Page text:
Study abroad in Germany and expand your education to a global context as you experience the country’s heritage of world-class education firsthand.
What’s it like studying abroad in Germany? Daily life could mean checking out the street art in Berlin’s famous Kreuzberg-Friedrichshain neighborhood or enjoying mountain views in Freiburg. Whether you choose Berlin or Freiburg, your host city will become your classroom.
Our world class faculty, field trips and excursions, and city-unique courses will complete your German study abroad experience, as you order bratwurst from a local vendor or spend weekends visiting world famous sites like the Black Forest, Neuschwanstein Castle, and the Berlin Wall.
From studying environmental studies in Freiburg, a smaller city committed to environmental sustainability, to pursuing metropolitan studies or even a full-time internship in Berlin, Germany’s capital and largest city, you can make living and studying in Germany your reality on one of our many programs!
Since 1872, the Reichstag has been the parliamentary building for Germany. It was here that Berliners celebrated the reunificiation of the country in 1990. In 1999, a magnificent dome was added to Reichstag.
Alexanderplatz is a large public square and transportation intersection in the central Mitte district, near the Fernsehturm.
When it was originally constructed in the 17th century, the Brandenburger Tor symbolized peace. During the 1960s, it separated East and West Berlin and signified Germany's division. After the Wall fell in 1989, the Branderburger Tor became the symbol of a unified Germany.
The 1960s marked the peak of the Cold War, and the Berlin Wall was the ultimate symbol of separate Germany. East Berliners could not travel to the West, or their punishment could be death. In 1989, the Wall finally came down, and Berliners celebrated throughout the city.
An entire day can be devoted to exploring Schlossberg. Originally a French fortress, Schlossberg today is a serene and beautiful area to climb, relax, eat, or drink in the famous beer garden. The Schlossberg tower was built in 1997, and allows for beautiful views 1300 feet above the city.
The Münster is a magnificent late Romanesque and Gothic cathedral that rises 116m over the city. Intricate stained glass, hundreds of candles, and a depiction of the Last Supper are just a few of the treasures inside.
Expanding to the east of Freiburg, the famous Black Forest is home to quaint, fairy-tale villages and a wealth of hiking trails and slopes for winter skiing.
Sustainability and green technology are important parts of Freiburg's culture and have inspired several sustainable communities in the city, including the innovative Vauban neighborhood and the solar estate of Schlierberg.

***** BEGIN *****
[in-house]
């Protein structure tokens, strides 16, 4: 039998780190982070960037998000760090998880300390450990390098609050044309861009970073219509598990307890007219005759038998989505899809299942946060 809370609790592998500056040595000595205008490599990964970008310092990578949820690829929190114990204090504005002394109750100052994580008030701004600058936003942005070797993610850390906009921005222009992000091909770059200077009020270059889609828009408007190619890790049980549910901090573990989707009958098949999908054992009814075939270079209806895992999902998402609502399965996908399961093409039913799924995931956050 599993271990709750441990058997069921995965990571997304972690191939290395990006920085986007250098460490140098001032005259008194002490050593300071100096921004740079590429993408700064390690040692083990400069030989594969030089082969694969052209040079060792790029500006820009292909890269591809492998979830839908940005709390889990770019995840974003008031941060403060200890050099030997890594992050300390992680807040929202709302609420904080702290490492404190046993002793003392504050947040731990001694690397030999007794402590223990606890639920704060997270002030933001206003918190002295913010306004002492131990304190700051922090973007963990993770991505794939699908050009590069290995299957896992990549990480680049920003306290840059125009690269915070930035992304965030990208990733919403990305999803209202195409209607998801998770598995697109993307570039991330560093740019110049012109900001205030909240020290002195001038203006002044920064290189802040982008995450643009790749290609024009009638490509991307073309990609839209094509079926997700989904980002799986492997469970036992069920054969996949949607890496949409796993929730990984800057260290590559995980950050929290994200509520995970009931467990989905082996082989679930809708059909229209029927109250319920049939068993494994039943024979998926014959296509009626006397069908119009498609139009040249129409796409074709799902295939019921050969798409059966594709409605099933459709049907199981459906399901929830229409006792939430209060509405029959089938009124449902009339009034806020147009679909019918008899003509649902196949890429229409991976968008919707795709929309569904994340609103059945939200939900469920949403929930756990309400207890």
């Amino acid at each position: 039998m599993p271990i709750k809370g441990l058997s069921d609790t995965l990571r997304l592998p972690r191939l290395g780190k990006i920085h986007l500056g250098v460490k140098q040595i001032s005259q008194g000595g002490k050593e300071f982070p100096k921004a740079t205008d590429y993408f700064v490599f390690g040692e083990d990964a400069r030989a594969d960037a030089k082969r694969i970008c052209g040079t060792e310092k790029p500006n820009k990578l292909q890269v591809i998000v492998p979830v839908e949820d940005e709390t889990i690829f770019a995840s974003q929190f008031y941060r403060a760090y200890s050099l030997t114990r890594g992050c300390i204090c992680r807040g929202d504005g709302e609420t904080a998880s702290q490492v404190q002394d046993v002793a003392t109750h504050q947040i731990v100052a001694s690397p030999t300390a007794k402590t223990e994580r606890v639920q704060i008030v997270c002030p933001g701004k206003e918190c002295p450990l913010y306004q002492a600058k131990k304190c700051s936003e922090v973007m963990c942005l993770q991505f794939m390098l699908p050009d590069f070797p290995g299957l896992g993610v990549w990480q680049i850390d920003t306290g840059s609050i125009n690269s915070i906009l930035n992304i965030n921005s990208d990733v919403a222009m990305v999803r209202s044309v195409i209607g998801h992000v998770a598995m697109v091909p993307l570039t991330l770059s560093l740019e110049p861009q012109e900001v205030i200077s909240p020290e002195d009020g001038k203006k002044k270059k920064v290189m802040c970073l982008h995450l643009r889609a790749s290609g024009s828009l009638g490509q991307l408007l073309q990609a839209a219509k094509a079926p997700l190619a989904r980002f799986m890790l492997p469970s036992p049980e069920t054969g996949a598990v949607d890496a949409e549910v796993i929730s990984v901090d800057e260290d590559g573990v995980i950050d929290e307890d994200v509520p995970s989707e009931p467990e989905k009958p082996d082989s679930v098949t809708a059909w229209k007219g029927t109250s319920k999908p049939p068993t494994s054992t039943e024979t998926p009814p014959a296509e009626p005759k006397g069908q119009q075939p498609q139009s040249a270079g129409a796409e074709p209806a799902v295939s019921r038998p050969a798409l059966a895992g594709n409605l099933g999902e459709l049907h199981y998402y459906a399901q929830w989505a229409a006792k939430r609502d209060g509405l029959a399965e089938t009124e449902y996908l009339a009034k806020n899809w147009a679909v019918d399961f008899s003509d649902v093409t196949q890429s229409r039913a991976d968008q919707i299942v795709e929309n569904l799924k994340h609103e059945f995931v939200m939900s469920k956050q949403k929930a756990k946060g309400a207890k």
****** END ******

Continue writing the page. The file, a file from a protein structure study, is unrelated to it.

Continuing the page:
Located in the former St. Augustine church, the Augustinermuseum holds more art than any other museum in Freiburg. Some of the objects are older than 1000 years. The original statues from the Munster Cathedral are housed in Augustinermuseum.
Going home has been a bittersweet event. After almost four months, I am ready to see my family. However, I have made a lot of really good friends with people in my program and am sad to leave them. They live all over the U.S., so it will be convenient to have people to stay with if I ever decide to visit! It was especially hard to leave when the weather is getting hotter and more consistently warm.
My semester abroad is about to come to an end. I do not feel like I have done everything in Berlin, but that gives me an excuse to visit again. I have made some really good friends on the program and enjoyed traveling and exploring Berlin with them.
Our weekend agenda for Paris was a very ambitious one. It was definitely not a relaxing trip because we wanted to see so much. We walked around 15 miles every day and tried to get in as many sites as possible. I would suggest waiting to go to Paris until you have the German residents permits because then you can get into most museums and churches for free. This makes Paris a more affordable travel option for students.
London was my first solo trip as a traveler. I went alone, but I met friends that were studying in London. It is nice to have friends studying abroad in other cities so that you can visit them and they can show you around. One of my favorite things we did was take free tours. This helped me get to know the city. Also, if you get tired of walking, renting bikes is a fun and quick way to get around and see a lot!
There are so many different types of activities to do in Berlin. For instance, the botanical garden is only three euros if you bring your student ID. Each district in Berlin is unique and is definitely worth exploring. In Mitte, there is a place called museum island where most of the museums in Berlin are located. However, there are also museums in the different districts such as a GDR museum in Prenzlaur Berg.